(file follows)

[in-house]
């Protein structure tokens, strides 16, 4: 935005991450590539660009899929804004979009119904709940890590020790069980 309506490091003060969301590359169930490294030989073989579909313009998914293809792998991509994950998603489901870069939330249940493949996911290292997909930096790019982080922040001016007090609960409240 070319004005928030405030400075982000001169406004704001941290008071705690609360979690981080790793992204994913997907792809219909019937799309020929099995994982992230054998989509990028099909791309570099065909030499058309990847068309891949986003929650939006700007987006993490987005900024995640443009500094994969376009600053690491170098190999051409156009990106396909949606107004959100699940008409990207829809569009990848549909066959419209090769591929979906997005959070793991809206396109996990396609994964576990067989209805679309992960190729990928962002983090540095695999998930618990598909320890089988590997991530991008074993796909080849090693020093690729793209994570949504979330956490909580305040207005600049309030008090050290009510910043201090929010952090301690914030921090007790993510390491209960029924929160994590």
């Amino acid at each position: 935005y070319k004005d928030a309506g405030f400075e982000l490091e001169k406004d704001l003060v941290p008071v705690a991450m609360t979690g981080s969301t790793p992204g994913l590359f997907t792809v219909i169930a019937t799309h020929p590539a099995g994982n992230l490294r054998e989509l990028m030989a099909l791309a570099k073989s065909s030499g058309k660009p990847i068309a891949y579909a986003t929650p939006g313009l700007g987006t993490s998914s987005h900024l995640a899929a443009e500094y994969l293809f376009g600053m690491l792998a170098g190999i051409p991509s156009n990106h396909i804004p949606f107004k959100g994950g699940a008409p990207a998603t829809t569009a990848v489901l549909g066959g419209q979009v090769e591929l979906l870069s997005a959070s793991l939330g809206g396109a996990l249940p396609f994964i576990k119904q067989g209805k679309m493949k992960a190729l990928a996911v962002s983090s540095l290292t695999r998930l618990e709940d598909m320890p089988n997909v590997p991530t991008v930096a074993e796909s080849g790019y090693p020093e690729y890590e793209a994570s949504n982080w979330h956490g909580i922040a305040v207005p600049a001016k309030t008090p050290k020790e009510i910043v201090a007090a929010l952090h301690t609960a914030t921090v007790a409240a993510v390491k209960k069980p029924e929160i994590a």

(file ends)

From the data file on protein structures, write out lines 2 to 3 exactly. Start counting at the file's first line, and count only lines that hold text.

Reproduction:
């Protein structure tokens, strides 16, 4: 935005991450590539660009899929804004979009119904709940890590020790069980 309506490091003060969301590359169930490294030989073989579909313009998914293809792998991509994950998603489901870069939330249940493949996911290292997909930096790019982080922040001016007090609960409240 070319004005928030405030400075982000001169406004704001941290008071705690609360979690981080790793992204994913997907792809219909019937799309020929099995994982992230054998989509990028099909791309570099065909030499058309990847068309891949986003929650939006700007987006993490987005900024995640443009500094994969376009600053690491170098190999051409156009990106396909949606107004959100699940008409990207829809569009990848549909066959419209090769591929979906997005959070793991809206396109996990396609994964576990067989209805679309992960190729990928962002983090540095695999998930618990598909320890089988590997991530991008074993796909080849090693020093690729793209994570949504979330956490909580305040207005600049309030008090050290009510910043201090929010952090301690914030921090007790993510390491209960029924929160994590």
């Amino acid at each position: 935005y070319k004005d928030a309506g405030f400075e982000l490091e001169k406004d704001l003060v941290p008071v705690a991450m609360t979690g981080s969301t790793p992204g994913l590359f997907t792809v219909i169930a019937t799309h020929p590539a099995g994982n992230l490294r054998e989509l990028m030989a099909l791309a570099k073989s065909s030499g058309k660009p990847i068309a891949y579909a986003t929650p939006g313009l700007g987006t993490s998914s987005h900024l995640a899929a443009e500094y994969l293809f376009g600053m690491l792998a170098g190999i051409p991509s156009n990106h396909i804004p949606f107004k959100g994950g699940a008409p990207a998603t829809t569009a990848v489901l549909g066959g419209q979009v090769e591929l979906l870069s997005a959070s793991l939330g809206g396109a996990l249940p396609f994964i576990k119904q067989g209805k679309m493949k992960a190729l990928a996911v962002s983090s540095l290292t695999r998930l618990e709940d598909m320890p089988n997909v590997p991530t991008v930096a074993e796909s080849g790019y090693p020093e690729y890590e793209a994570s949504n982080w979330h956490g909580i922040a305040v207005p600049a001016k309030t008090p050290k020790e009510i910043v201090a007090a929010l952090h301690t609960a914030t921090v007790a409240a993510v390491k209960k069980p029924e929160i994590a």